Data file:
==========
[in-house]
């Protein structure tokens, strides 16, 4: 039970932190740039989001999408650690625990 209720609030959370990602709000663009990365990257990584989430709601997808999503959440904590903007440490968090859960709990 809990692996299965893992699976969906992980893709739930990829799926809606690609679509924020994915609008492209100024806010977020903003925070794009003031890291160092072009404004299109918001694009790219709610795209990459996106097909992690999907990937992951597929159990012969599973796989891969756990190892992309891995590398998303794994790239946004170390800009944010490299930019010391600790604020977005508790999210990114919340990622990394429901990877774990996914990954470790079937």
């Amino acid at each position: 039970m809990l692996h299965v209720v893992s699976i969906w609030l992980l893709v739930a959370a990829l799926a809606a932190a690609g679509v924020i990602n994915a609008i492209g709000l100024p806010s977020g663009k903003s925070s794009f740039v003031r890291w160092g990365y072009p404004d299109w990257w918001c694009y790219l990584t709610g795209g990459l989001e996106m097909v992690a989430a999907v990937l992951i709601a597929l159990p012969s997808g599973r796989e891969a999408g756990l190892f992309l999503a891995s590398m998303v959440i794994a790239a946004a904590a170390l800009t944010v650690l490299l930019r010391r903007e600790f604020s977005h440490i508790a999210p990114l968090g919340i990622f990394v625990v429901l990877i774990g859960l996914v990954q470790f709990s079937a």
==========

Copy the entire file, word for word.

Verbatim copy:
[in-house]
């Protein structure tokens, strides 16, 4: 039970932190740039989001999408650690625990 209720609030959370990602709000663009990365990257990584989430709601997808999503959440904590903007440490968090859960709990 809990692996299965893992699976969906992980893709739930990829799926809606690609679509924020994915609008492209100024806010977020903003925070794009003031890291160092072009404004299109918001694009790219709610795209990459996106097909992690999907990937992951597929159990012969599973796989891969756990190892992309891995590398998303794994790239946004170390800009944010490299930019010391600790604020977005508790999210990114919340990622990394429901990877774990996914990954470790079937």
């Amino acid at each position: 039970m809990l692996h299965v209720v893992s699976i969906w609030l992980l893709v739930a959370a990829l799926a809606a932190a690609g679509v924020i990602n994915a609008i492209g709000l100024p806010s977020g663009k903003s925070s794009f740039v003031r890291w160092g990365y072009p404004d299109w990257w918001c694009y790219l990584t709610g795209g990459l989001e996106m097909v992690a989430a999907v990937l992951i709601a597929l159990p012969s997808g599973r796989e891969a999408g756990l190892f992309l999503a891995s590398m998303v959440i794994a790239a946004a904590a170390l800009t944010v650690l490299l930019r010391r903007e600790f604020s977005h440490i508790a999210p990114l968090g919340i990622f990394v625990v429901l990877i774990g859960l996914v990954q470790f709990s079937a």